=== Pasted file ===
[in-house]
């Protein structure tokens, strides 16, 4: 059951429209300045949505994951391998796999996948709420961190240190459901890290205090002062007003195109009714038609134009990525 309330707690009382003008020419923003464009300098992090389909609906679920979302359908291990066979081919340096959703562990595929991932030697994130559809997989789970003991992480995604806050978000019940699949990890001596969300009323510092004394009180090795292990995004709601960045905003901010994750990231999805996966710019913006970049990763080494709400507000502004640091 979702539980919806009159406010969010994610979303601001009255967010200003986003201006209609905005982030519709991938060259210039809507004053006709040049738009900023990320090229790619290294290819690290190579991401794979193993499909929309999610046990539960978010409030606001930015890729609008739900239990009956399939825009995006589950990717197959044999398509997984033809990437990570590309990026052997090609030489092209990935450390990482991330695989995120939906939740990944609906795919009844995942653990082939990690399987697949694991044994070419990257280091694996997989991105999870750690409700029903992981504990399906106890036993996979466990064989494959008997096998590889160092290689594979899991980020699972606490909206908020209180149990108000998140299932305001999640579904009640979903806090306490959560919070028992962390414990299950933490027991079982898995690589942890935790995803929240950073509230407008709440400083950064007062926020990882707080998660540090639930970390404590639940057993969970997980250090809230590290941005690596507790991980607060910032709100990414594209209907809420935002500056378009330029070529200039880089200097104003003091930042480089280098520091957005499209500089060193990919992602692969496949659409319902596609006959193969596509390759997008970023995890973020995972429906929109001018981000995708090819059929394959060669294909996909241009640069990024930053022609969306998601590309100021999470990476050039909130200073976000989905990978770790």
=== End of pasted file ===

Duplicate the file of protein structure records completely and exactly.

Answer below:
[in-house]
């Protein structure tokens, strides 16, 4: 059951429209300045949505994951391998796999996948709420961190240190459901890290205090002062007003195109009714038609134009990525 309330707690009382003008020419923003464009300098992090389909609906679920979302359908291990066979081919340096959703562990595929991932030697994130559809997989789970003991992480995604806050978000019940699949990890001596969300009323510092004394009180090795292990995004709601960045905003901010994750990231999805996966710019913006970049990763080494709400507000502004640091 979702539980919806009159406010969010994610979303601001009255967010200003986003201006209609905005982030519709991938060259210039809507004053006709040049738009900023990320090229790619290294290819690290190579991401794979193993499909929309999610046990539960978010409030606001930015890729609008739900239990009956399939825009995006589950990717197959044999398509997984033809990437990570590309990026052997090609030489092209990935450390990482991330695989995120939906939740990944609906795919009844995942653990082939990690399987697949694991044994070419990257280091694996997989991105999870750690409700029903992981504990399906106890036993996979466990064989494959008997096998590889160092290689594979899991980020699972606490909206908020209180149990108000998140299932305001999640579904009640979903806090306490959560919070028992962390414990299950933490027991079982898995690589942890935790995803929240950073509230407008709440400083950064007062926020990882707080998660540090639930970390404590639940057993969970997980250090809230590290941005690596507790991980607060910032709100990414594209209907809420935002500056378009330029070529200039880089200097104003003091930042480089280098520091957005499209500089060193990919992602692969496949659409319902596609006959193969596509390759997008970023995890973020995972429906929109001018981000995708090819059929394959060669294909996909241009640069990024930053022609969306998601590309100021999470990476050039909130200073976000989905990978770790």